Step 1: Always Be Prepared for Anything... But Be Flexible.
1) Duct tape- Ok, kinda cliche but true, I've used it to fix swim trunks, radiator hoses and leaky car windows, boats, luggage and many other things, you only need a little roll. ( you can wrap a bit around an ink pen if you like.
2) Tools- somthing as simple as a Leatherman can get you out of a lot of jams. (Think of the dude who was hiking in Nevada and had to cut his arm off with one.)
3) Extra underwear- Yeah you can wash your old stuff in a river or hotel sink or a truck stop bathroom but I really like a clean pair every couple days at least.
4) A map- some times the best maps to have are the ones that states and cities gear toward people with young children. They often have a better list of attractions within a city or state and they are usually free.(and with the maturity level of a 5th grader they are great for me)
5)Backpack- A lot of times I will travel only with a large daypack.
within I can cary a waterbottle, toiletries, a pair of shorts, t-shirt, fleece, rain jacket and even a couple books to read while on a train or plane.
6) Multiple payment options, I always bring a cheque book and cash along with my card, if you run out of cash in the middle of Kansas and need to pay for a campsite cheques usually are accepted whereas there are still many places that do not accept Visa or Mastercard.
7) Flexibility- this really should be number one I can't count the times I've had to change my plans because of rain, wildfires or strange airline standby procedures.
Step 2: Eat Local
You can get Mickey D's at home.
I have my favorite places all over that I like to go to when I visit a city. VooDoo Doughnuts in Portland is one of my favorites. You can check out places that people tell you are good but I would encourage you to look for your self. I've found that a good indicator of good food is that the place is off the "beaten path" and has a lot of local college-aged people inside.
Step 3: Eat "in"
I've found that stopping at a grocery store to get some bread and lunch meat can save time and money. When traveling by a means that allows me to bring my camp stove I'll bring it along for a gourmet meal anwhere. You can pretty much make whatever you want to. Set up a picnic in a city park or by a stream in the mountains. Some of the best food I've had was made on a camp stove.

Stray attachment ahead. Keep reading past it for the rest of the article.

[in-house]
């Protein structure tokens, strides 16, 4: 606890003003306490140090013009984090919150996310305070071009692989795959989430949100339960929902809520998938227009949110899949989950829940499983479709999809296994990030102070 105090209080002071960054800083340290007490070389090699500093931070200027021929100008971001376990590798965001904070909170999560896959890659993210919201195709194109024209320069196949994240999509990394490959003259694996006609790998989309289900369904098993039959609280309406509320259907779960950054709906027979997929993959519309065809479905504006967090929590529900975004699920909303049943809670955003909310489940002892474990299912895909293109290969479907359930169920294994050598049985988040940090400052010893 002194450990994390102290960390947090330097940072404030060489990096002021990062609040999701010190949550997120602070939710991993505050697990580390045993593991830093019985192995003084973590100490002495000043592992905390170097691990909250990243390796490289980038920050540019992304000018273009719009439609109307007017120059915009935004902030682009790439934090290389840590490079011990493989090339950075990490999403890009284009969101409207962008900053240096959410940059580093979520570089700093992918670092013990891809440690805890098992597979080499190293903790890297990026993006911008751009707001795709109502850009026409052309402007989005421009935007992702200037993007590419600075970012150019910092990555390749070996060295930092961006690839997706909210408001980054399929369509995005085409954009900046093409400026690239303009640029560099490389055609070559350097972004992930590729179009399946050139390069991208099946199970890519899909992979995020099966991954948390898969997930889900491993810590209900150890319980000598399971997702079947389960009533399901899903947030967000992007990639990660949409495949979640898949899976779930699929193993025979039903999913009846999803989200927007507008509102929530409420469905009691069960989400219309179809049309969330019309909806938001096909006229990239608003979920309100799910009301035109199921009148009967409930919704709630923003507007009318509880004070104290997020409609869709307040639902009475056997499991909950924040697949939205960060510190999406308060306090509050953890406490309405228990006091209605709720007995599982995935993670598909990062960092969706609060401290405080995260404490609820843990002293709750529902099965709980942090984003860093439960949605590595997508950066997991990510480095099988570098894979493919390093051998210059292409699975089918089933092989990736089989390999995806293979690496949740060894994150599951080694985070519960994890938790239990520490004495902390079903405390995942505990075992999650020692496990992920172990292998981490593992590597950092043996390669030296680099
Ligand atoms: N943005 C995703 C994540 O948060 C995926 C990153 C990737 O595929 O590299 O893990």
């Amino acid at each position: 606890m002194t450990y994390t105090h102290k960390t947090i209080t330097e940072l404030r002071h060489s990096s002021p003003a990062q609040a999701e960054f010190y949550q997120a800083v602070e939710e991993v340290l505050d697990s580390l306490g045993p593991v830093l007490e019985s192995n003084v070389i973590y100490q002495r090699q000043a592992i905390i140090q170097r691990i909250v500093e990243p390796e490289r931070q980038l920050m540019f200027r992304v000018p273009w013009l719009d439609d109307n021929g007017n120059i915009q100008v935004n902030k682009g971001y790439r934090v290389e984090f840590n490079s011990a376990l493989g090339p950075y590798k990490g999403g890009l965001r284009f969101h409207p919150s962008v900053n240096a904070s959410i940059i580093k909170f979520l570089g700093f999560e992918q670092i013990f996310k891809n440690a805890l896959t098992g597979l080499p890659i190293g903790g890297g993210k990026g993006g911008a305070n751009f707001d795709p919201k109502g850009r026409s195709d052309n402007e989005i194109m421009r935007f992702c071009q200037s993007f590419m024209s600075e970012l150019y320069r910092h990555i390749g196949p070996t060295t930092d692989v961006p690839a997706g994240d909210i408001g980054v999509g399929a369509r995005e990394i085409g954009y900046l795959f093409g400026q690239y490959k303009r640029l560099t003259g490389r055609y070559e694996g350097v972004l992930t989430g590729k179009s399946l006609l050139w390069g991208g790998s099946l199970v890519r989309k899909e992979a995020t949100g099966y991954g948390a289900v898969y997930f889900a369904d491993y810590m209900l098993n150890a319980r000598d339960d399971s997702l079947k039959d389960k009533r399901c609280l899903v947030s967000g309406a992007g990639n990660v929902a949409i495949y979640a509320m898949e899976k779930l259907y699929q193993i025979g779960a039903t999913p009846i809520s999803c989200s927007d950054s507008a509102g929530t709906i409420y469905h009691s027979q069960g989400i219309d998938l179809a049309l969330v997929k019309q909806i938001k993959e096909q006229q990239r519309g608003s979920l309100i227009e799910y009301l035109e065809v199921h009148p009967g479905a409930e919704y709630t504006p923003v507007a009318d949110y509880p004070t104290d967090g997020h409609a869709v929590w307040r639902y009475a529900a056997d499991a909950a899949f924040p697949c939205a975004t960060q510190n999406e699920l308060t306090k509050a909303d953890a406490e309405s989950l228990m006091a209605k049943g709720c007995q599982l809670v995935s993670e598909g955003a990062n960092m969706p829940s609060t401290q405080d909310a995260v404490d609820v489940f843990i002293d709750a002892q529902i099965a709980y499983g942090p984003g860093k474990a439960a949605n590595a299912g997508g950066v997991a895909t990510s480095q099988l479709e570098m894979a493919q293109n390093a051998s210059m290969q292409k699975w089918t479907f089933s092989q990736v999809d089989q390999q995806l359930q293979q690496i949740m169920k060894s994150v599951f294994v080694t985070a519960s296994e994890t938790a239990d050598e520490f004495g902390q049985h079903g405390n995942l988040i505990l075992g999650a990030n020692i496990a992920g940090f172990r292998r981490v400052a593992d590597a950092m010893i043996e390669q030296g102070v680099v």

Step 4: Spend the Extra $7
BUT, don't be afraid of spending a little. For example it costs 3 dollars a person to get in to see the four corners it's kinda worth it... once.
Getting a Gondola ride to the top of a mountain in the Rockies may just be worth it.
I have been disappointed though too. I went to the National Forestry Museum in Portland once not realizing that it was a propaganda tool of the logging industry until I paid my $13 to get in.
Live a little
Step 5: Use Public Transportation
Cities like Portland and Denver have fareless ares where riding is free.
Also, you can look online beforehand to figure out where the bus or trolley stops to plan out your day. You might even find that you can ride on some unique forms of transportation like aerial trams or old city trolleys.
Step 6: Don't Go to THE Tourist Spot.
Step 7: Meet People, Make Friends, Share Travel Secrets.
I met these two guys in Denver recently on the train. From England on business they were spending the day in the city just looking around as we were. They were able to tip us off to places we never would have found otherwise. Because we had researched Denver public Trans beforehand we were able to share some info with them as well.
Step 8: Finally: Sleep on a Friend's Couch.
Seriously though, I love to visit my friends who live in various cities I visit. I can also spend a lot less money by sleeping on their couch and taking them to lunch than I would spend at a nasty hotel.
This also can benifit you, they often know the best places to eat and shop in town... and the best bars. Like this one In Mesic, MI.